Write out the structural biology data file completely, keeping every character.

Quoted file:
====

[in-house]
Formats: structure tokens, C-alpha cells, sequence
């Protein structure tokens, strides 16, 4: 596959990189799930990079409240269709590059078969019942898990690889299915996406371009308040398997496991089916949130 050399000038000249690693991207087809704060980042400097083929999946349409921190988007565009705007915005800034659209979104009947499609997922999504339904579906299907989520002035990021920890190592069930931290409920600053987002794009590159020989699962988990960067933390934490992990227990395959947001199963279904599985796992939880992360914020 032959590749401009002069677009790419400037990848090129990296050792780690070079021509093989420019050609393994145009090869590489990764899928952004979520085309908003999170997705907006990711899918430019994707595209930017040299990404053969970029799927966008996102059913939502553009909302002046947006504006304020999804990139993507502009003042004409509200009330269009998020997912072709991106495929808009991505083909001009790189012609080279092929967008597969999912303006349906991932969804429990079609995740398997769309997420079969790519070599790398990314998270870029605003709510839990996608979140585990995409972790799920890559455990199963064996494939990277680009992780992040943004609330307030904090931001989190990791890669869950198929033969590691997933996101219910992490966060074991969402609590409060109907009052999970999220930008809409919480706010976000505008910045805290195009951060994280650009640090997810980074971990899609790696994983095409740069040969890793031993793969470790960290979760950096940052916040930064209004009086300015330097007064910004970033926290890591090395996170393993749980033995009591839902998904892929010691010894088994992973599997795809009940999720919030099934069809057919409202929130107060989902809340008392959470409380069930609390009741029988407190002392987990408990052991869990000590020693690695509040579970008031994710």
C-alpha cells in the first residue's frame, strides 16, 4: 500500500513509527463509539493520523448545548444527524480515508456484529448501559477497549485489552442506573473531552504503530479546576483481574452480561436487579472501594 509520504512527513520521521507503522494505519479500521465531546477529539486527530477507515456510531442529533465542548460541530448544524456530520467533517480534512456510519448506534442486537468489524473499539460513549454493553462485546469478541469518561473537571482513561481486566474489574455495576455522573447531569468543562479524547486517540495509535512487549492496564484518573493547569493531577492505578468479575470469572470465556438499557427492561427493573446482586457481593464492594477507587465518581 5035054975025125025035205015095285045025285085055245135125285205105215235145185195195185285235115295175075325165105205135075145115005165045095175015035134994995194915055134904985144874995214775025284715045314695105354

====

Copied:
[in-house]
Formats: structure tokens, C-alpha cells, sequence
């Protein structure tokens, strides 16, 4: 596959990189799930990079409240269709590059078969019942898990690889299915996406371009308040398997496991089916949130 050399000038000249690693991207087809704060980042400097083929999946349409921190988007565009705007915005800034659209979104009947499609997922999504339904579906299907989520002035990021920890190592069930931290409920600053987002794009590159020989699962988990960067933390934490992990227990395959947001199963279904599985796992939880992360914020 032959590749401009002069677009790419400037990848090129990296050792780690070079021509093989420019050609393994145009090869590489990764899928952004979520085309908003999170997705907006990711899918430019994707595209930017040299990404053969970029799927966008996102059913939502553009909302002046947006504006304020999804990139993507502009003042004409509200009330269009998020997912072709991106495929808009991505083909001009790189012609080279092929967008597969999912303006349906991932969804429990079609995740398997769309997420079969790519070599790398990314998270870029605003709510839990996608979140585990995409972790799920890559455990199963064996494939990277680009992780992040943004609330307030904090931001989190990791890669869950198929033969590691997933996101219910992490966060074991969402609590409060109907009052999970999220930008809409919480706010976000505008910045805290195009951060994280650009640090997810980074971990899609790696994983095409740069040969890793031993793969470790960290979760950096940052916040930064209004009086300015330097007064910004970033926290890591090395996170393993749980033995009591839902998904892929010691010894088994992973599997795809009940999720919030099934069809057919409202929130107060989902809340008392959470409380069930609390009741029988407190002392987990408990052991869990000590020693690695509040579970008031994710």
C-alpha cells in the first residue's frame, strides 16, 4: 500500500513509527463509539493520523448545548444527524480515508456484529448501559477497549485489552442506573473531552504503530479546576483481574452480561436487579472501594 509520504512527513520521521507503522494505519479500521465531546477529539486527530477507515456510531442529533465542548460541530448544524456530520467533517480534512456510519448506534442486537468489524473499539460513549454493553462485546469478541469518561473537571482513561481486566474489574455495576455522573447531569468543562479524547486517540495509535512487549492496564484518573493547569493531577492505578468479575470469572470465556438499557427492561427493573446482586457481593464492594477507587465518581 5035054975025125025035205015095285045025285085055245135125285205105215235145185195195185285235115295175075325165105205135075145115005165045095175015035134994995194915055134904985144874995214775025284715045314695105354